If you write a play that only appeals to, say, dominantly verbal-linguistic brains… it’s gonna leave some audience members totally cold. They only saw talking, and their synapses go boom for singing and dancing. It’s not just “taste,” it’s probably neurological.
(Please note: this does not explain why anyone likes Mamma Mia. That IS about taste.)
Most of the time, as an artist, you’ve got to be prepared to say “some people watching won’t get this.” There’s the idea that you can’t, and shouldn’t, try to write for everyone– because trying to please everyone tends to produce mediocre mush without much personality. There’s truth to that– an artist should be distinctive, and sharp. Who wants an artist who panders, who caters to others? Not me. Artists are in society to Get Punk and Light Shit Up.
One of the core concepts for the commission we read aloud yesterday is that it teaches HIV and AIDS information.
When you’re educating the audience about a life-or-death topic that you’re really passionate about, it’s not good enough to say “some people watching won’t get this play.” So, what do you do?
You write for everyone… but not for everyone at once.
(Let’s talk history for a second: Shakespeare wrote for everyone. He wrote to engage his socioeconomically mixed audience, throwing a lowbrow fart joke down to the proletariat groundlings in the cheap standing area and then turning around a line later and pitching poetic ethical quandaries upwards to the classes sitting in the costly balconies and boxes, who were flattered by being seen as highbrow. Thanks to his technical mastery and his keen awareness of audience appetite, his plays had something for basically everybody– they even had singing and dancing, boom!– he’s maybe the only person who has actually written plays that are “for everyone.”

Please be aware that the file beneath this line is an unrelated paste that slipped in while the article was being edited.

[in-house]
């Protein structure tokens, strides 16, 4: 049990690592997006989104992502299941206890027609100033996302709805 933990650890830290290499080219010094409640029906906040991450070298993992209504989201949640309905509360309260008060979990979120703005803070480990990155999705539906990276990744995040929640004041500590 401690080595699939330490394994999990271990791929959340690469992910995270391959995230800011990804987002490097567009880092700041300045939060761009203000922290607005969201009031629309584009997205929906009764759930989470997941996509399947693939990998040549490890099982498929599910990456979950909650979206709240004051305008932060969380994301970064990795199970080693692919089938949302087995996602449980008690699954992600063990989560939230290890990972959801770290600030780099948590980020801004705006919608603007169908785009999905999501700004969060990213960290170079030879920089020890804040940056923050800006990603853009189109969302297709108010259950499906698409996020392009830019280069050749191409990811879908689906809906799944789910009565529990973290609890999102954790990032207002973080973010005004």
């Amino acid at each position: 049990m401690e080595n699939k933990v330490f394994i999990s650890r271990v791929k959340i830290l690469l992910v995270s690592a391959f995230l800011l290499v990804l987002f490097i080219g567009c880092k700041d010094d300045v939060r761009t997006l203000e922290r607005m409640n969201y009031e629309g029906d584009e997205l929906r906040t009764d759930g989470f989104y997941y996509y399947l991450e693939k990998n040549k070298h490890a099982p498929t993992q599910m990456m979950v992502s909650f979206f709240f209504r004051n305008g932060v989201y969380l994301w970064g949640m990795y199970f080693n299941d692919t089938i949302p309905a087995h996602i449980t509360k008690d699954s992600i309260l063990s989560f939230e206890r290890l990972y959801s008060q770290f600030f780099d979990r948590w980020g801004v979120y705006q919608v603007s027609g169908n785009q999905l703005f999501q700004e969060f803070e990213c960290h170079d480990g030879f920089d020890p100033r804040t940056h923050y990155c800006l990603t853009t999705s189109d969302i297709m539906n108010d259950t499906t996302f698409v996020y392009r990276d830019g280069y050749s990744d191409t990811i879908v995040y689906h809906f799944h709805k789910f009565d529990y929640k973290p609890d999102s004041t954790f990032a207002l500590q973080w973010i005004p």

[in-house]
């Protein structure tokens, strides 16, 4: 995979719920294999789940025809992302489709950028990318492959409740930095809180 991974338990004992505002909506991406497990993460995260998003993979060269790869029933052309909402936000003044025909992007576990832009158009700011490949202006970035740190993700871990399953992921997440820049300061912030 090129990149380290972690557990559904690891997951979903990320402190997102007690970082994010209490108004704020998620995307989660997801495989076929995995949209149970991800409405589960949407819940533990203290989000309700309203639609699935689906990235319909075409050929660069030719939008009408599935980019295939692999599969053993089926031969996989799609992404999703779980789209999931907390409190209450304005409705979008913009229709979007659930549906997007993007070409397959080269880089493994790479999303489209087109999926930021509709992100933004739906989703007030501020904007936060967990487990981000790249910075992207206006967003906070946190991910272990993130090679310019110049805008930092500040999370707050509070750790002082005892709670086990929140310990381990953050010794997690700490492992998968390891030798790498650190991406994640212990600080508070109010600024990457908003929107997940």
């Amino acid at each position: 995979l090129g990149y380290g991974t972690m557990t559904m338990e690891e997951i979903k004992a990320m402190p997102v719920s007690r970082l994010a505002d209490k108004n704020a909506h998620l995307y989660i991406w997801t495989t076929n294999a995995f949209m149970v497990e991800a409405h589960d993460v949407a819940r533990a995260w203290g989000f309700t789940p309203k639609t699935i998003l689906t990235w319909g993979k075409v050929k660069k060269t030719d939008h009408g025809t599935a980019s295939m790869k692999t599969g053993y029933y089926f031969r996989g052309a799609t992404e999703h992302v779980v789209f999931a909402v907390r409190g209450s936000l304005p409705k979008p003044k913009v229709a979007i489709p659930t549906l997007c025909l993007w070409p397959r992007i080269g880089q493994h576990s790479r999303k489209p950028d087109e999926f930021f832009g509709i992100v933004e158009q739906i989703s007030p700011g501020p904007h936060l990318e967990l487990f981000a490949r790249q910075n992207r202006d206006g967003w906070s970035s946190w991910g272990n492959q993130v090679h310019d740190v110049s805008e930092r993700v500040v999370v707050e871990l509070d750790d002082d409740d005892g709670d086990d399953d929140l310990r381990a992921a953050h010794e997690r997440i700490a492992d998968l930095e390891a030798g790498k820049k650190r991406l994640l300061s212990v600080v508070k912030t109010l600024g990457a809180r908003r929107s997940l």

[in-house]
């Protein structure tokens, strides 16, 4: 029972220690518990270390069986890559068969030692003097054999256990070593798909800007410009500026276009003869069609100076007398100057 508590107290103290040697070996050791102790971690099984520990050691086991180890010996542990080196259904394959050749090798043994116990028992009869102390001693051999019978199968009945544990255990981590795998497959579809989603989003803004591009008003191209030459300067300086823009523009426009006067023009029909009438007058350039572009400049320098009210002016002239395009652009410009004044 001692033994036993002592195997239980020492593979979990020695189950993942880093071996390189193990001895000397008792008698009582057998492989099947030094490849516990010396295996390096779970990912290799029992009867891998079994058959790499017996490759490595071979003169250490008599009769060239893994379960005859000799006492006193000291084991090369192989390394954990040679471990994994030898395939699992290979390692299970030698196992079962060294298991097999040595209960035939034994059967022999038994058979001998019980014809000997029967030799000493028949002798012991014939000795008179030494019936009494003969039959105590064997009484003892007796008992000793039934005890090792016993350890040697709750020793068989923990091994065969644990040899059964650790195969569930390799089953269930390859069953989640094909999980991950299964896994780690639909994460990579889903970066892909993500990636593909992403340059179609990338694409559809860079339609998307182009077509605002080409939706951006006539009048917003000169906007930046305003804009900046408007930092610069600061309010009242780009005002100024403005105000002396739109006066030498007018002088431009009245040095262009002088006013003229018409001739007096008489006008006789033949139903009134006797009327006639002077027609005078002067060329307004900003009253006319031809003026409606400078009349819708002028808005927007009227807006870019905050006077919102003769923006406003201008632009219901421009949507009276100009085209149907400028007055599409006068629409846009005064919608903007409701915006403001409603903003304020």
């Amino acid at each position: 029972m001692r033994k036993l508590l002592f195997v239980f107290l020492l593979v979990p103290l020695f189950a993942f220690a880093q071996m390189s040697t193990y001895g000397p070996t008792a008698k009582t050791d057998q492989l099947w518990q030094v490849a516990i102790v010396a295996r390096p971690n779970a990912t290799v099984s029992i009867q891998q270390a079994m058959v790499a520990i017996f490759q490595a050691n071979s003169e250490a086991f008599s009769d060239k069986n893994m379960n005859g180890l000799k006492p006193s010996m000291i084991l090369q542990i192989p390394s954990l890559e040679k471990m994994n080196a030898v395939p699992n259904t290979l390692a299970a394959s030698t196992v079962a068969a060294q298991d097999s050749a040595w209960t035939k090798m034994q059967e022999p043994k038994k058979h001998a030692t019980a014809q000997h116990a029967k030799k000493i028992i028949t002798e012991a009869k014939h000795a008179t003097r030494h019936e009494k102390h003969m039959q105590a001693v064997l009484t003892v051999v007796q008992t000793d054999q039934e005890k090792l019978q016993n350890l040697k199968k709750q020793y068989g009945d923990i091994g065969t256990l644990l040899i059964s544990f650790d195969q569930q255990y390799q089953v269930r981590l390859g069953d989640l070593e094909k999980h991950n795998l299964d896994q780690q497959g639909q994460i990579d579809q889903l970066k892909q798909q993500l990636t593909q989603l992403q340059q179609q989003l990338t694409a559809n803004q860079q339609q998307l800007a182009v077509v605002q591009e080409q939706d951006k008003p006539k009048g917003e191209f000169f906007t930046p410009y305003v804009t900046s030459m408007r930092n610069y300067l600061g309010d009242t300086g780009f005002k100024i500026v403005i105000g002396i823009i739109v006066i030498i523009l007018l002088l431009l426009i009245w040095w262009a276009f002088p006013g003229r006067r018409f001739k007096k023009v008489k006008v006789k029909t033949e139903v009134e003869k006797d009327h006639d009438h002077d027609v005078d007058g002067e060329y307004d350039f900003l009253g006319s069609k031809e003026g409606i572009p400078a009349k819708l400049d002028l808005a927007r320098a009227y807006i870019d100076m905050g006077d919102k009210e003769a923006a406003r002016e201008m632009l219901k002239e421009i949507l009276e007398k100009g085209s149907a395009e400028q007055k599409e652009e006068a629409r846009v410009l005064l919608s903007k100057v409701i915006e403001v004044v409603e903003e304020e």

I’m not quite as good as Shakespeare, so I love to steal from him.
And I’m all about stealing this technique: Write for several different kinds of people in a row, but not at the same time. Give each person your full attention, then move on… like a serial monogamist.
I’m not saying I achieve that in my writing… but it’s a technical aspiration, to get fluent with that one move, to get more graceful doing that particular thing.)
Trying to find space in this commission for moments that reach out to each one of the multiple intelligence categories, so that no matter what thinking style dominates a student’s brain I can grab their attention and gain entry to their activated mind, has actually raised the bar for my other work. I’m going “What does my two-woman vaudeville have for naturalistic thinkers? When I go back into the Neo-Futurists show next week, can I bring a short play that will appeal to logical-mathematical minds?” I’m obsessed, inspired, and creating with an impossible-to-please rigor that’s absolutely built for failure. It’s great. It’s sort of like writing in hell.
This commission has ruined me.
Once you’ve tried to write a play that leaves no audience member behind, why would you ever settle for attempting something that’s less engaging? Once you’ve start trying to solve it, how can you possibly put that puzzle down?
There’s a difference between catering to your audience and serving them. If you need me, I’ll be in the kitchen. It’s sweaty as fuck.